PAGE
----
Why You Can Safely Skip Trump's State of the Union
The annual speech is almost always forgettable, and this year's edition is not likely to be an exception to the rule.
Donald Trump addressing a joint session of Congress in 2017. (Photo by Bill Clark/CQ Roll Call)
On January 8, 1790, President George Washington rolled up to Federal Hall on Wall Street in New York City to deliver the first-ever address to a joint session of the United States Congress. Lawmakers were convening in Manhattan because Washington, DC, wasn't even in the works yet. The speech was at turns optimistic and businesslike ("Uniformity in the currency, weights, and measures of the United States is an object of great importance, and will, I am persuaded, be duly attended to"), but most of all it was mercifully short: According to CNN, at around 1,000 words, is thought to have been delivered in just ten minutes.
Washington was right about the weights and measures thing, and he was right to keep the speech short. As Donald Trump prepares to address a joint session of Congress and the nation at large Tuesday night, we should remember that at best, these addresses announce a couple new pieces of policy that might or might not become reality and include a couple inspiring lines buried in a metric ton of rote Americana. With very few exceptions, the State of the Union tends to be, to quote Politico's Jeff Greenfield, "an annual exercise in overhyped, underwhelming significance." Even the memorable lines from past addresses, like George W. Bush's "axis of evil" or FDR's "four freedoms," are often surrounded by long stretches of blather. And though DC is currently embroiled in all kinds of scandals and outrages related to the Russia investigation, Trump likely won't address any of that in any substantive way.
In other words, you shouldn't feel too bad about doing something else tonight.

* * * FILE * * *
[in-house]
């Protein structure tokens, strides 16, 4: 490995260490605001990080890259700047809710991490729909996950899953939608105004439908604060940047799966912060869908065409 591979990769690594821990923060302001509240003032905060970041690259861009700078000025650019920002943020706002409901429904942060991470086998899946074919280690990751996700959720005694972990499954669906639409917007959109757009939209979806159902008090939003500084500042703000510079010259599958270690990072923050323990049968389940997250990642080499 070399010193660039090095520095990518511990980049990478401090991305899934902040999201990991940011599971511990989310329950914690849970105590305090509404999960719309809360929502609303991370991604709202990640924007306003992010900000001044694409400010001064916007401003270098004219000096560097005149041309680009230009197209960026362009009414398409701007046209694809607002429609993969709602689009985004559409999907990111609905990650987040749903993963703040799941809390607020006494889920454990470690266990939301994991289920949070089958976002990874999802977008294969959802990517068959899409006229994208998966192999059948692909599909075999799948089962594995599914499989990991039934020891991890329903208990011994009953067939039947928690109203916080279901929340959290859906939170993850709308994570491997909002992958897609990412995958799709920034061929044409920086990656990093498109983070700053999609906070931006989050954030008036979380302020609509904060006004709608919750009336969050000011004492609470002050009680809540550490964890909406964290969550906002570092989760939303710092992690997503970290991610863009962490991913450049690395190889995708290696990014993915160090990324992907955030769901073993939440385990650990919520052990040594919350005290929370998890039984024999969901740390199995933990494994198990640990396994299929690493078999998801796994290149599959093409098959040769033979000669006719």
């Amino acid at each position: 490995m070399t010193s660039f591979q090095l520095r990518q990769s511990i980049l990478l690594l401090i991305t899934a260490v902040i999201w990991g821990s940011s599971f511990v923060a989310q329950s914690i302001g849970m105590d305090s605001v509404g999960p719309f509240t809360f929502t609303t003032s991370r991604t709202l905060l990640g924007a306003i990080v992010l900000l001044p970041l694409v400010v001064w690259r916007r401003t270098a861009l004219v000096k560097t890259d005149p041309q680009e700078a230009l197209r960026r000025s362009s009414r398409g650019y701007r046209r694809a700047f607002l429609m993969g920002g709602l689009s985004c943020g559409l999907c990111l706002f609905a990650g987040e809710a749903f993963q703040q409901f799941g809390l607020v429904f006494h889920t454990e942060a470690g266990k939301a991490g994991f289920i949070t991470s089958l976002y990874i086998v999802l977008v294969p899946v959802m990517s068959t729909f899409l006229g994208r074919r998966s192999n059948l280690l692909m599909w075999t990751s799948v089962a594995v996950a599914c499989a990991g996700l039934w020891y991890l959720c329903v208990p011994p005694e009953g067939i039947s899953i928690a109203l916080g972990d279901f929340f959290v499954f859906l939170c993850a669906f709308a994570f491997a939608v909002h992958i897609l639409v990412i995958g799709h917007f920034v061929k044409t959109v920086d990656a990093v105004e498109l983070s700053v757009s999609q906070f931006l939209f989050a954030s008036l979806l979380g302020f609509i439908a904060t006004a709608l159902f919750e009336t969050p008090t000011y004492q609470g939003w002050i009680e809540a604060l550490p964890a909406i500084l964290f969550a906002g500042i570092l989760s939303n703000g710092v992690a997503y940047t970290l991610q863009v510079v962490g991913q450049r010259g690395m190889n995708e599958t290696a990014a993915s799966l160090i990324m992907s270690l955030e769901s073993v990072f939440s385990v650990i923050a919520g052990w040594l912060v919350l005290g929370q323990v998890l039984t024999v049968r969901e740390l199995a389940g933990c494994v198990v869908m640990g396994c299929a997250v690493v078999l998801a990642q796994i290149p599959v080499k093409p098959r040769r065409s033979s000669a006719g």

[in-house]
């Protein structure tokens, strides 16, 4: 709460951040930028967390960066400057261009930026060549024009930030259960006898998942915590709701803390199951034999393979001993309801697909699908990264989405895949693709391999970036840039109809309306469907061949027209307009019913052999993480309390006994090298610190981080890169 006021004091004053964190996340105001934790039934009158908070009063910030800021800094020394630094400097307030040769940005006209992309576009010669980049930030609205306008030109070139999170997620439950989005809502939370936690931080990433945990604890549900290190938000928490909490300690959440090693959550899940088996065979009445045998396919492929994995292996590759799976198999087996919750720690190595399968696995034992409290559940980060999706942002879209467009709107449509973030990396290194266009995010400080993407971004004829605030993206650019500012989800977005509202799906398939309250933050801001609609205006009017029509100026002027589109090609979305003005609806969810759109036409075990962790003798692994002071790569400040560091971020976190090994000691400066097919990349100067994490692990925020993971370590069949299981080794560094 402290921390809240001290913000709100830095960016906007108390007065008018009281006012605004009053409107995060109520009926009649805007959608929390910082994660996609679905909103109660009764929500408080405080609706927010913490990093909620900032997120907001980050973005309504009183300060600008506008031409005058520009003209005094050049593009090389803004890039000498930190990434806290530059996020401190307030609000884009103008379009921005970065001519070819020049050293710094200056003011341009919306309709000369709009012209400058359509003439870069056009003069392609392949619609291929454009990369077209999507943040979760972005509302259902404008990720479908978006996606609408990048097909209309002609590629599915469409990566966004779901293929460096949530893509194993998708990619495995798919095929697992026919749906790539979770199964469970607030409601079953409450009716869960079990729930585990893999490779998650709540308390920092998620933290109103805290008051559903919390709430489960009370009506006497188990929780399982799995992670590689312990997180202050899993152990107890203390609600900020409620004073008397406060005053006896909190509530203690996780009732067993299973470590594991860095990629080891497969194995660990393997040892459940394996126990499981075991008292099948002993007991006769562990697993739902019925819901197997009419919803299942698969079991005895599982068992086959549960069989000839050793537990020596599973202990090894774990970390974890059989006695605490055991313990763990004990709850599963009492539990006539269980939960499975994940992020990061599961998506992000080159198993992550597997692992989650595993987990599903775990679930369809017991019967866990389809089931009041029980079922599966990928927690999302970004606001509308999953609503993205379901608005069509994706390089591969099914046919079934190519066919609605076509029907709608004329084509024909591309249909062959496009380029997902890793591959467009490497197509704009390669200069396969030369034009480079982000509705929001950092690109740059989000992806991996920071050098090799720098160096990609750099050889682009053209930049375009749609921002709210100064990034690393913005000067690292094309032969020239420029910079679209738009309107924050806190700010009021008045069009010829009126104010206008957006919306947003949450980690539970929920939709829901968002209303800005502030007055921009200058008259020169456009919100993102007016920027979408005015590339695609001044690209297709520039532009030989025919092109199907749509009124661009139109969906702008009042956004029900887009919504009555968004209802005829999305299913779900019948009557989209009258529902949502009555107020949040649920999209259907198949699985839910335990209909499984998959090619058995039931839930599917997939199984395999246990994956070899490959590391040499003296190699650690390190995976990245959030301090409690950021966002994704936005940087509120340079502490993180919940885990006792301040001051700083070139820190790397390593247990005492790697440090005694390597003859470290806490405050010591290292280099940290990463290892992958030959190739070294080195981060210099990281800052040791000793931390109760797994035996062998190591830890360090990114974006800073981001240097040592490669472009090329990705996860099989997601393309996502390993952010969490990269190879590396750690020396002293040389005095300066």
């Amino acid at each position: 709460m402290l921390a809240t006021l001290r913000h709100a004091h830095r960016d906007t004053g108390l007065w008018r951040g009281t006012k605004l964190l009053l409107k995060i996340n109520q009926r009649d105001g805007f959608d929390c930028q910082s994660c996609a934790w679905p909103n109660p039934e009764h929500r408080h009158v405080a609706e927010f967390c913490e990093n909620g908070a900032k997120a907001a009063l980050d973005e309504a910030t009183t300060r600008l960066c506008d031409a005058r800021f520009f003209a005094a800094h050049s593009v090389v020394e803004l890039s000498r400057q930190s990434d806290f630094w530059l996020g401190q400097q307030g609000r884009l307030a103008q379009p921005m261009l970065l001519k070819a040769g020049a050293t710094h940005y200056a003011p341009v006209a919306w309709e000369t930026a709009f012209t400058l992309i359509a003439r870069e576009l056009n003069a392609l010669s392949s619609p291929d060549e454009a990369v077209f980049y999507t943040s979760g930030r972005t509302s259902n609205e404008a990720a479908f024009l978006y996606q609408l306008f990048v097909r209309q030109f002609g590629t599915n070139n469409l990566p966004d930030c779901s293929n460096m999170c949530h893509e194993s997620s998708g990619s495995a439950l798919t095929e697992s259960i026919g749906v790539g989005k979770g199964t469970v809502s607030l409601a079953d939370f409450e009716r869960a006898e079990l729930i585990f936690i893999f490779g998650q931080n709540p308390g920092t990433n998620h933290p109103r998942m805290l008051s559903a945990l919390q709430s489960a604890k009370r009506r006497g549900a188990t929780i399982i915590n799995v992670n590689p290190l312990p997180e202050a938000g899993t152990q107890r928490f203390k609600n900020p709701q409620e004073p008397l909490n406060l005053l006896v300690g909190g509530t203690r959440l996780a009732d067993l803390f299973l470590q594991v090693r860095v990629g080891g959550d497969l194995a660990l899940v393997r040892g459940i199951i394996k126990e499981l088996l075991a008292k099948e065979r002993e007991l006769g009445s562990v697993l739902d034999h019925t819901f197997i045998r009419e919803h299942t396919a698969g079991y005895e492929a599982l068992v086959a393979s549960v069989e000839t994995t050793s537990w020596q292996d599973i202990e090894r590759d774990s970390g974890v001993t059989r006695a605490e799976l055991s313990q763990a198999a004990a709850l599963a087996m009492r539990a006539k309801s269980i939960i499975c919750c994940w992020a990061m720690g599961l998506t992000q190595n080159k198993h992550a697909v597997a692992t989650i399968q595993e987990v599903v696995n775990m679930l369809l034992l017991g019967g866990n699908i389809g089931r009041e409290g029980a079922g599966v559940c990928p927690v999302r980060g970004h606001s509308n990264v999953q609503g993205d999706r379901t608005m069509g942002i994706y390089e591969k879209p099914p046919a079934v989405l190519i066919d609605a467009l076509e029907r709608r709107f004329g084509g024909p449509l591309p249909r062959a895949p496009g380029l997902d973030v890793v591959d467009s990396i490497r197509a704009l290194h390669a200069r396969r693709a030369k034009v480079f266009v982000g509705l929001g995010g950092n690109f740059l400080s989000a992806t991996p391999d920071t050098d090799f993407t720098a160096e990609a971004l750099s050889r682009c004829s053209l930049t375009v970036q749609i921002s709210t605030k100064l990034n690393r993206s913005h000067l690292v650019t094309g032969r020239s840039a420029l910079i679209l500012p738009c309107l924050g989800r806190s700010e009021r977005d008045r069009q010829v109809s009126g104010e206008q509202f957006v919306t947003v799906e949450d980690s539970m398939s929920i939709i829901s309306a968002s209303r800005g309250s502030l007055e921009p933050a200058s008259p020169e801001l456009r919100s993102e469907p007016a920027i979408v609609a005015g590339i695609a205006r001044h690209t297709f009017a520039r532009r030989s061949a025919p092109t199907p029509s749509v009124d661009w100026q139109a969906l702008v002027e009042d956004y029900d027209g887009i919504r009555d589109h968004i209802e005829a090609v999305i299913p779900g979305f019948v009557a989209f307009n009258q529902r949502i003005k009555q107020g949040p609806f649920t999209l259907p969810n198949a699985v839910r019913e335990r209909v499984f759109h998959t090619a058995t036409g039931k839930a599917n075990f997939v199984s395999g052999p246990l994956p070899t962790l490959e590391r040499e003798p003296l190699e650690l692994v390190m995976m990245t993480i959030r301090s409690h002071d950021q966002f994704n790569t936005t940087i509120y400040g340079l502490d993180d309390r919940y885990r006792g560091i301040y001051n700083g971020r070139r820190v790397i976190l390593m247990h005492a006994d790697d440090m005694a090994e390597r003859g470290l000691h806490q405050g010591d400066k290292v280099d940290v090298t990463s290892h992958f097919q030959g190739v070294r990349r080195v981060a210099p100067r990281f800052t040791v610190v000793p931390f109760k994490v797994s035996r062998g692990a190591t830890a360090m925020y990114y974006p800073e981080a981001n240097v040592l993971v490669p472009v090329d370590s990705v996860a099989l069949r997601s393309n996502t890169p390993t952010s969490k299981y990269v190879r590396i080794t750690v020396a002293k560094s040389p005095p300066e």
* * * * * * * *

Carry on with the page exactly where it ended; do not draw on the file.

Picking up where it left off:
Like the US itself, the State of the Union speech (as it would become known after Washington's time) has sprawled and bloated beyond recognition since the era of the Founding Fathers. These days, the addresses typically take an hour or more, include frequent and overlong applause breaks, and center as much as anything else on lots of close-ups of the president's special guests. (This year, Trump has invited a blind double-amputee Marine and the parents of girls killed by MS-13 gang members, among others.) Such addresses are mandated in the Constitution, and over the years they've acquired traditions the way boats acquire barnacles: the applauding, the guests, the responses from the opposition party that are usually ignored.
Mostly, the State of the Union is an annual exercise in political theater. Already, the discourse around Trump's speech is centering on whether he'll be "presidential" and whether that will make a difference in the arc of his administration. But in this context, being presidential means, mostly, being dull as dishwater, and Trump will likely live up to that challenge.
For all of the anger and panic Trump tends to induce in his opposition, in speeches where's he's reading from a teleprompter—rather than playing to a crowd of fans—he tends to come off as stiff while constantly squinting, a raunchy improv comic forced to give a bar mitzvah toast for his least-favorite nephew. This was on display during last month's speech sketching out his "America First" national security strategy, where he sounded flat even when bragging about his election win.
Supposedly, Trump will be on his best behavior Tuesday night. The White House has been teasing a speech full of unifying themes, with an unnamed senior administration official telling the Washington Post it will be “a speech that resonates with our American values and unites us with patriotism.” That means that he'll talk about rebuilding America, the hardworking men and women making the country great again, his tax cuts, the defeats the military has inflicted on ISIS, and the stock market—he will probably talk a lot about the stock market. He's also expected to talk about immigration, though how exactly that will square with the whole unification thing is far from clear.
This State of the Union, like past speeches, will likely be defined not so much by the words the president says but the pageantry of the responses to it. Already, many Democrats have announced they won't be going at all, or else will be going in black as a gesture to #MeToo. The ones who do come likely won't clap all that much. Supreme Court justice Ruth Bader Ginsburg won't be going either, though that's hardly unusual for a justice on a court that's supposed to be above day-to-day politics. Pro-Trump pundits will declare victory while liberals will furiously tweet fact-checks and denounce the president. The speech will be graded, annotated, debated, and mostly forgotten in the subsequent 48 hours—or by the next time Trump tweets something strange.
Let's just hope it's short.
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